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Home Improvement | ON THE HOUSE

Concrete Is Key to an Inexpensive 'Brick' Path

November 24, 1996|JAMES CAREY and MORRIS CAREY | FOR AP NEWSFEATURES

Crossing one's back yard often means negotiating weeds, rocky soil or a muddy mess. Stepping stones can make things a bit easier, but really don't offer the safety and convenience of a continuous brick path. Aside from the practical advantages, a brick path can be quite attractive.

We find that many folks don't install brick paths, patios and terraces because they perceive such installations as expensive or as something beyond their "do-it-yourself" capabilities.

You'll be happy to know that you can have the rich look of brick at about half its cost. And it's a project that you can tackle on your own, using prepackaged concrete mix and easy-to-use concrete molds.

In contrast to pouring large sections of concrete that might require lots of professional help, the concrete molds are small and allow the installer to fabricate a 2-foot-by-2-foot section at a time.

Besides eliminating the need for expensive help, it alleviates the worry of the concrete setting up too fast.

For example, you might want to create a path connecting the side yard to the back yard. Let's say that the total length of the path will be in the neighborhood of 40 feet.

You can easily install 20 feet during one weekend and return the following weekend to complete the job.

To get started, you'll need the following tools and material: one 80-pound sack of premixed concrete for each 2-by-2-foot section, one heavy duty plastic concrete mold, a wheelbarrow or plastic mixing tub in which to mix the concrete, a square shovel, a wood concrete float and a metal concrete finishing trowel.

If you want the look of real brick, you'll also want some powdered pigment to add to the mix.

Begin by making sure that the area where the path is to be located is free of all weeds and debris and is reasonably level. The soil should be thoroughly tamped to minimize future movement. Soaking the area with water the day before will help.

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Lay the plastic mold directly on the ground where you plan to begin. Use a 2-foot level to be confident that the mold is level in both directions. Voids at the perimeter of the base of the mold should be packed with dirt to avoid concrete escaping during the pour.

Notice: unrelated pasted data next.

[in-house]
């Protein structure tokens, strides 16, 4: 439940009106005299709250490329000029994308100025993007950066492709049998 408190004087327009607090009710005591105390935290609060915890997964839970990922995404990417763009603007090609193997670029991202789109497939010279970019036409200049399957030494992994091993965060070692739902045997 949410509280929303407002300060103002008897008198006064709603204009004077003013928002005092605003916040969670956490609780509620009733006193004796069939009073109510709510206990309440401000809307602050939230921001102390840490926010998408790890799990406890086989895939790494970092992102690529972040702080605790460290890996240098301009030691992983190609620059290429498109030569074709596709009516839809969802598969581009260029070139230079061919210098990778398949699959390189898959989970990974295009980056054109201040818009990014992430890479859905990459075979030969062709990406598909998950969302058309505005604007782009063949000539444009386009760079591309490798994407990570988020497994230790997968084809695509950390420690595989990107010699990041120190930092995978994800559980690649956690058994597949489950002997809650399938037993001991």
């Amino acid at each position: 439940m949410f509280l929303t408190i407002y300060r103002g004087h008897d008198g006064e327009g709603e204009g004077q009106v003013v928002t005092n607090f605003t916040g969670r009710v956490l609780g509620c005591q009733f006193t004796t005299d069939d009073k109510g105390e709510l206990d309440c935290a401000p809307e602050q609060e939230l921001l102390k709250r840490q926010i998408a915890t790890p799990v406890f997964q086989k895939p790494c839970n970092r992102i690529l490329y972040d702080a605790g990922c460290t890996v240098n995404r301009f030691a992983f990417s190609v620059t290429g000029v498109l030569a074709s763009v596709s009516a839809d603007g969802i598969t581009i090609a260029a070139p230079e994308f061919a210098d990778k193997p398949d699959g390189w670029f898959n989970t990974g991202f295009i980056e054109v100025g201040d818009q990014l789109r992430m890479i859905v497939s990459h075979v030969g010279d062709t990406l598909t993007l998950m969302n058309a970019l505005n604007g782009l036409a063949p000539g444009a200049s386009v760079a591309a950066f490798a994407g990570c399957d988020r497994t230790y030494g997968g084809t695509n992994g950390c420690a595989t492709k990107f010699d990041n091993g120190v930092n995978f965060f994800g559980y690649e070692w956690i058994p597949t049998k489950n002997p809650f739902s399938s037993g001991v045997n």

Empty one 80-pound sack of premixed dry concrete into a wheelbarrow or mixing tub and add enough fresh water to produce a workable consistency--along the lines of a bowl of oatmeal.

Avoid using too much water as it will cause the concrete to set up too slowly and may result in an uneven finish. Use a square shovel to mix the contents.

If you want something other than "concrete gray," add some concrete color at this time. Follow the manufacturers directions remembering that the more powder you add, the darker the finished product.

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Fill the cavities of the mold with the concrete. Don't be afraid to heap the concrete. What appears to be too much will quickly disappear as you tamp the concrete into the nooks and crannies of the mold to eliminate voids and air pockets. A small stick will serve as a good tamping device.

A wooden concrete float will help to pack the concrete and assist in removing any excess material. Use a metal concrete finish trowel to smooth the surface on all edges.

Allow the concrete to set up for a few minutes and remove the mold while the mix is still wet. Place the mold adjacent to the section just completed and repeat the process until the path is complete.

To create a more genuine look, rotate the mold one-quarter turn each time. Once the entire walkway is complete and the concrete has hardened, finish the job by sweeping mortar mix or sand between the "bricks."

The result is a path resembling professionally laid brick--one that enhances the appearance of and improves access to any outdoor area.

In addition to pathways, this system can be used to build patios, courtyards, barbecue and picnic areas, terraces and other lawn and garden areas.

Each 2-foot-by-2-foot section requires one 80-pound bag of premix concrete and takes only a few minutes to pour and finish.

Thus, a 10-foot path can be completed in a short time for the cost of five bags of concrete and a one-time investment in the plastic mold.

For more information on this technique and where to purchase the plastic mold, contact the QUIKRETE Corp. at (800) 282-5828.

In addition to the brick pattern, Quikrete offers a Country Stone plastic pattern as well. Each product retails for about $30 dollars.

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Create an Easy Brick Path

You can create your own brick walk-way easily with pre-packed concrete mix for half the cost of traditional brick with easy-to-use concrete molds.

1. Add water to concrete mix and mix thoroughly. Place the concrete mold level on the ground. Fill the cavities of the mold with the concrete.

2. Use a trowel to smooth surface and pack the cement in to corners.

3. Remove the mold while mix is still wet. Place the mold adjacent to the section just completed and repeat the process until the path is completed.

4. When the entire walkway is completed and the concrete has hardened, sweep sand between the bricks.

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Notes: Each two-foot square section requires one 80-pound bag of pre-mix concrete. Start walk on tamped surface.

Use square shove for best results.

Source: Quikcete

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Reader questions can be mailed to "On the House," AP Newsfeatures, 50 Rockefeller Plaza, New York, N.Y. 10020. Letters may be used in future columns, but cannot be answered individually.

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